The recently issued draft Microfinance Institutions (Development and Regulation) Bill, 2011, offers a ray of hope for India’s crisis stricken microfinance institutions (MFIs). Over the last couple of years, the industry has been in the headlines for all the wrong reasons: the very public boardroom squabbles of a premier MFI and suicides by poor farmers, allegedly as a result of harassment by loan recovery agents.
The state of Andhra Pradesh, which accounts for approximately 40% of India’s MFIs, was the first to react to these tragedies. It promulgated an ordinance that laid down stringent norms on recovery of loans to be followed by MFIs. The fallout of this was bad debts of approximately ₹90 billion (US$2 billion) and with banks simultaneously putting the brakes on credit, many MFIs went bankrupt. The Microfinance Institutions Bill, therefore, comes at a time when the credibility of the industry is at a record low.
At the very outset, the bill declares that MFIs will be treated as “extended arms of the banks and financial institutions” and that they will be considered as valued partners of the Reserve Bank of India (RBI) in its push for financial inclusion. This reaffirmation of the legitimacy of the microfinance sector gives greater clarity on its role in the upcoming years.
Turf wars – centre v states
The bill designates the RBI as the sole regulator of this industry, although it may choose to delegate its powers to the National Bank for Agriculture and Rural Development. The bill also envisages the creation of Development Finance Councils, which will help formulate measures to promote financial inclusion, at both central and state levels.
According to the bill registered MFIs would not be subject to state legislation governing money lending. This has led to a chorus of protests from several states, notably Andhra Pradesh, which recently enacted the Andhra Pradesh Microfinance Institutions (Regulation of Money Lending) Act, 2010.
To a large extent, the bill implements the recommendations of a committee – the Malegam Committee – set up by the RBI to study the sector. One of the many important changes it will result in is mandatory registration with the RBI for all MFIs with net owned funds greater than ₹500,000. This seeks to flush out all existing fly-by-night operators and ensure greater protection to the public.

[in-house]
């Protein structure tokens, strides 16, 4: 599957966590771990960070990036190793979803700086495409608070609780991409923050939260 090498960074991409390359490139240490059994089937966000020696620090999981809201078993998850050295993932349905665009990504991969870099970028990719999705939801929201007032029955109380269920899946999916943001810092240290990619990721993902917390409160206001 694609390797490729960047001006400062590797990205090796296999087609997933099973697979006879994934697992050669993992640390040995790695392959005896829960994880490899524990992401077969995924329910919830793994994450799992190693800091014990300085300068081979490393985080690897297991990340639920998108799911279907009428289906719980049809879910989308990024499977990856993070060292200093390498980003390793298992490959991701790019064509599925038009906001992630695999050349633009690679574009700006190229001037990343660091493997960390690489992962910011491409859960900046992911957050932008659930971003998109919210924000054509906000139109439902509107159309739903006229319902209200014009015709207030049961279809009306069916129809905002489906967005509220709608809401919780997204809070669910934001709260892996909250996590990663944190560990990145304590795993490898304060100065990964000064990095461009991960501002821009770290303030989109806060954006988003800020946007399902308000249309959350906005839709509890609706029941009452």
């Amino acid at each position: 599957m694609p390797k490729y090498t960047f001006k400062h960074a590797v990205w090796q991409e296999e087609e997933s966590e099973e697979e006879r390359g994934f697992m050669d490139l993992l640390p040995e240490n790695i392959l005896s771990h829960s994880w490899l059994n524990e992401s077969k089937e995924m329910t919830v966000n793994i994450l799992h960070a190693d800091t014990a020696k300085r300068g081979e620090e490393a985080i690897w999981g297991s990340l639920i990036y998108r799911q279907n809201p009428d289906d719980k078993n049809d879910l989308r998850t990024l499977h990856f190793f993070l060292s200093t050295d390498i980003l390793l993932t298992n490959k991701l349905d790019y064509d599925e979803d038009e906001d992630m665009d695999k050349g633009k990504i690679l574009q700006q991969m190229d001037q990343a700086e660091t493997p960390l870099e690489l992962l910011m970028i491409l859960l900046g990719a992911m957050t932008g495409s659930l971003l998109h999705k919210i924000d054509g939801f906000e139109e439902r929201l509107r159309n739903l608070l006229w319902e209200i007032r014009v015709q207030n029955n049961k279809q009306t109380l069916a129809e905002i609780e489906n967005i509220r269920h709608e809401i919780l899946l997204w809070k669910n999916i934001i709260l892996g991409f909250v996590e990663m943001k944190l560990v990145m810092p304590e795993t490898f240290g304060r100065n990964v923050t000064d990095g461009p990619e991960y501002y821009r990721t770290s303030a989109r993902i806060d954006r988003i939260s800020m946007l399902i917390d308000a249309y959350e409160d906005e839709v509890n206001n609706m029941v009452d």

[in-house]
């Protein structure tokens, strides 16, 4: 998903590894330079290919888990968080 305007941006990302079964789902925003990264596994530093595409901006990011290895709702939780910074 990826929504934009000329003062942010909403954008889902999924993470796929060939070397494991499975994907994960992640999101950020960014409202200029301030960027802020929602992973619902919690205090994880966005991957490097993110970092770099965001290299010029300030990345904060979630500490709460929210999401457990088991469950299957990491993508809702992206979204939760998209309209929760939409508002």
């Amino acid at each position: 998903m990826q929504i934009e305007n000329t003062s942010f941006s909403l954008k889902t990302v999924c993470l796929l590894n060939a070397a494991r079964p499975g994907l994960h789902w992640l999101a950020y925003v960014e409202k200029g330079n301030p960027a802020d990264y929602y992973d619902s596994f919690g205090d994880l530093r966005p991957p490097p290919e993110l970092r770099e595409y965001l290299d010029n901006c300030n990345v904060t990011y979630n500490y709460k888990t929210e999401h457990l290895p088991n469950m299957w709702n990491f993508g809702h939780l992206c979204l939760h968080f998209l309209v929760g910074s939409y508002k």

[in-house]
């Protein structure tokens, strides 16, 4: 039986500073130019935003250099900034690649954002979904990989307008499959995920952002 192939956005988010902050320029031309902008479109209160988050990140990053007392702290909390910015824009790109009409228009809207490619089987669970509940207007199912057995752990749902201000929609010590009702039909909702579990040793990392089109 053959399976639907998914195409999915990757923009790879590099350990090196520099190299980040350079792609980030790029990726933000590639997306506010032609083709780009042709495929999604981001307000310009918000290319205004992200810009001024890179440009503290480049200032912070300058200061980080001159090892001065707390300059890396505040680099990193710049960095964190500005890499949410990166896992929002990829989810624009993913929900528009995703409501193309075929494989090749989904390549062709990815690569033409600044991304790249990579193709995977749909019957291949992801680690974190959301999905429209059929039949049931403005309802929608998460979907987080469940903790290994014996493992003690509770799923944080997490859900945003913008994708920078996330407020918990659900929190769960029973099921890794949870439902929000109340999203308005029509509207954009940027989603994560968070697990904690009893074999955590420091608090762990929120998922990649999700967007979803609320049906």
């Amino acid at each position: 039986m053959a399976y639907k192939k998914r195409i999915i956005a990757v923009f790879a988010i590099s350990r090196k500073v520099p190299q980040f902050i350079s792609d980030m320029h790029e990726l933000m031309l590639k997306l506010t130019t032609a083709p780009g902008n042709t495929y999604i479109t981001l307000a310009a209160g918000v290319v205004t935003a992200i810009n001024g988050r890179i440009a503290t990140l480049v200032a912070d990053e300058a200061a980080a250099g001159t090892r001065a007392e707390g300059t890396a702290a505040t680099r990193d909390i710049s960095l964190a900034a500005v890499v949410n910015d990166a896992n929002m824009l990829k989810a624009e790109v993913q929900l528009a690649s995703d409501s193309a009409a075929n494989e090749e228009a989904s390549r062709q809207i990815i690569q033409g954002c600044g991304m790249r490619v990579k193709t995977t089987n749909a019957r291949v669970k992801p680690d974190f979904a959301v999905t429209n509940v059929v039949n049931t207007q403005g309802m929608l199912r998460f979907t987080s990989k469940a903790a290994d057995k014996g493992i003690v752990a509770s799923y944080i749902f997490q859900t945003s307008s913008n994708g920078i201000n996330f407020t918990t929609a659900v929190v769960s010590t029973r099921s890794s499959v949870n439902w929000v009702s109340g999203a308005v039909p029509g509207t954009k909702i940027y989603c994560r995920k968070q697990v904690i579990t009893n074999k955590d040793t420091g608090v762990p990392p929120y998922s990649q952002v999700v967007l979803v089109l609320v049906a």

Additionally, MFIs with assets valued at greater than ₹1 billion will need to be incorporated under the provisions of the Companies Act, 1956 – either as a section 25 company or as a non-banking financial company.
The bill proposes to also cap the maximum operating margin chargeable by a MFI, which includes all costs and fees payable by borrowers. This addresses a serious allegation routinely levelled against MFIs: they give loans at usurious rates to poor rural folk, earn huge profits and all under the pretense of being do-gooders.
For the first time, MFIs will be allowed to accept deposits from their customers in the form of “thrift collection”. This limits the scope of the activity and keeps it distinct from acceptance of demand deposits by banks, but also substantially broadens the scope of MFIs.
To enhance transparency and client protection the bill includes prudential norms, mandatory audit of accounts, reporting requirements and grievance redressal mechanisms.
Bouquets and brickbats
The MFI industry has welcomed the bill and is palpably relieved that the draftsman has classified its activities as distinct from that of money lending. While many observers have reservations about the RBI being given the authority to micro manage the industry, markets have reacted positively. SKS Microfinance, the sole listed Indian MFI, saw its shares appreciate by 20% after the draft bill was released.
However, pointing out that the RBI, which regulates NBFCs, could not prevent the tragedy of farmer suicides, the government of Andhra Pradesh has demanded a greater role for state authorities in this matter.
Observers also argue that the real problem is the high interest rates charged by MFIs and merely regulating margins is not the solution. In addition, as the financial parameters involved are variable and extremely technical, there is scope for fudging figures to circumvent caps.
With MFIs set to be treated as extensions of banks, there are fears that banks may engage them to carry out their rural banking obligations. This would mean the MFIs would be the sole provider of financial services for India’s villages.
It is hoped that this second chance at redemption is not squandered and MFIs regain their status as harbingers of socio-economic change.
Sawant Singh is a partner at the Mumbai office of Phoenix Legal. Hemant Krishna V is an associate at the firm’s Mumbai office. They can be reached at firstname.lastname@example.org and email@example.com.
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